Increase Credit Score - Financial Fitness Plan

By Avery Mills | Jul 3, 2017 8:00:29 AM

Increase Credit Score - Financial Fitness Plan

Now that you’ve obtained a copy of your credit report, it’s time to start working on increasing your credit score. Credit scores are kind of like grades in school. It doesn’t take much to let them drop, but once they do, improving them requires effort and dedication. It’s also not an issue that can be fixed magically overnight. Be prepared to be patient during the process of improving your credit score.


One of things that can lower your credit score fairly quickly is making late payments or missing them all together. There are a couple of options when it comes to remembering to pay your bills. First, keep a calendar to remind you of when your payments are due. This can either be done by scheduling them into your phone with reminders or the tried and true pen and paper method. Second, you can set up automatic payments so you don’t even need to think about it. Just remember to check your bank balance before making large purchases to make sure that you have the money.


Just because you have a credit limit of $5,000 on a card doesn’t mean you should be using all of that every month. The goal should be to use no more than 35% of your credit at any given time. Anything above this may show creditors that you rely too much on your credit, affecting your overall score.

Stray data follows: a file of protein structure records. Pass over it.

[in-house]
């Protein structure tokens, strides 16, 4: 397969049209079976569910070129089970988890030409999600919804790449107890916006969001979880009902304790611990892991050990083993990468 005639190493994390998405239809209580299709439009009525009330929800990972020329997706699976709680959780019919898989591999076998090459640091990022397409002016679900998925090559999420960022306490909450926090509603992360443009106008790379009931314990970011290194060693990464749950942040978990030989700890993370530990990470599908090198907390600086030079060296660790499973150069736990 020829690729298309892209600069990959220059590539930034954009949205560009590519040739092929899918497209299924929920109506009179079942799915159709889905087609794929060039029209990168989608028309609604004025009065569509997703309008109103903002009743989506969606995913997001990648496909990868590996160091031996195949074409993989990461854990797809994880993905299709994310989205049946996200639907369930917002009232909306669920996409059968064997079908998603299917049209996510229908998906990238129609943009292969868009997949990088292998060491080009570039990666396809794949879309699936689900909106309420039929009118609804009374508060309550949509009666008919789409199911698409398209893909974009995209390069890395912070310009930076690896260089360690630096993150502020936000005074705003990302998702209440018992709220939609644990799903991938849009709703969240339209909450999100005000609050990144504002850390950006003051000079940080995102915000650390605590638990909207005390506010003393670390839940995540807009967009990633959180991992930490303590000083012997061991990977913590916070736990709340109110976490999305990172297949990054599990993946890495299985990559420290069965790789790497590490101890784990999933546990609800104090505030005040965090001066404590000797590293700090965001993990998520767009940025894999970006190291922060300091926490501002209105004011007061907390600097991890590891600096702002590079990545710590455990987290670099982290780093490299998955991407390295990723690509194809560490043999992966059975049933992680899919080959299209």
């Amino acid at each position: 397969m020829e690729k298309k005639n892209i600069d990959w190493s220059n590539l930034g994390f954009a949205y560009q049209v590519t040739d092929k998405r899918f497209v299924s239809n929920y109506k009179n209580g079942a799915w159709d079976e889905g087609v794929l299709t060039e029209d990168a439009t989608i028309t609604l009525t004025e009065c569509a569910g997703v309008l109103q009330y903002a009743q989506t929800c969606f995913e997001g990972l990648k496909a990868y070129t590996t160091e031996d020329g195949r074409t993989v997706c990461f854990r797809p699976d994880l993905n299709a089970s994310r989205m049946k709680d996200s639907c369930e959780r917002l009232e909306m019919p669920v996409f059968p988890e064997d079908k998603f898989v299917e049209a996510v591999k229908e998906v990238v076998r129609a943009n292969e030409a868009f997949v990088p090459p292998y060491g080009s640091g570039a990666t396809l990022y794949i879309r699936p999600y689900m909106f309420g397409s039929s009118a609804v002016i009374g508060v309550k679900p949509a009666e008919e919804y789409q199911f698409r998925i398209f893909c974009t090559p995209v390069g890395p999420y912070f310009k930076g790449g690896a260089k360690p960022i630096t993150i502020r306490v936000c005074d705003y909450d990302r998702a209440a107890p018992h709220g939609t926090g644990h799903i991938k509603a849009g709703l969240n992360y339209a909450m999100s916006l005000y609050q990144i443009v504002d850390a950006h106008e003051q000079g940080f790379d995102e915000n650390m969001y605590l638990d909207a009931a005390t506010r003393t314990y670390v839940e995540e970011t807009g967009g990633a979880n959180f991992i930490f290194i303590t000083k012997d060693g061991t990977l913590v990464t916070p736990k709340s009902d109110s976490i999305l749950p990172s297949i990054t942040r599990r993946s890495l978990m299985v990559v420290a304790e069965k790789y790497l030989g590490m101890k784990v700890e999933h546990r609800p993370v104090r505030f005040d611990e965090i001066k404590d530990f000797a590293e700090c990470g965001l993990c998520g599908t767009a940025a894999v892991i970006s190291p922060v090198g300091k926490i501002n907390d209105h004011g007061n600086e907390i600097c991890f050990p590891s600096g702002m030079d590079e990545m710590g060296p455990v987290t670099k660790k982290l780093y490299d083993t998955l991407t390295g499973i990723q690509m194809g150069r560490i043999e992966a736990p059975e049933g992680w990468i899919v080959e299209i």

After paying off a card, don’t cancel it. Doing so can affect the length of your credit history, which accounts for 15% of your credit score. The longer you’ve managed credit responsibly, the better your score will be. In order to receive a credit score, you must have had some form of credit for at least six months.


It seems like not a day goes by where you don’t receive some type of credit card offer. However, applying for every card available for different incentives and rewards, even if you use them responsibly, can negatively affect your credit score. Every time you apply for a new line of credit, whether it’s a credit card, loan, or mortgage, your credit score will drop a few points. You should only have as much credit that is necessary, for more on that click HERE.

Topics: FFP, financial fitness, Financial Fitness Plan, increasing credit score, credit, credit score, Blog

Author: Avery Mills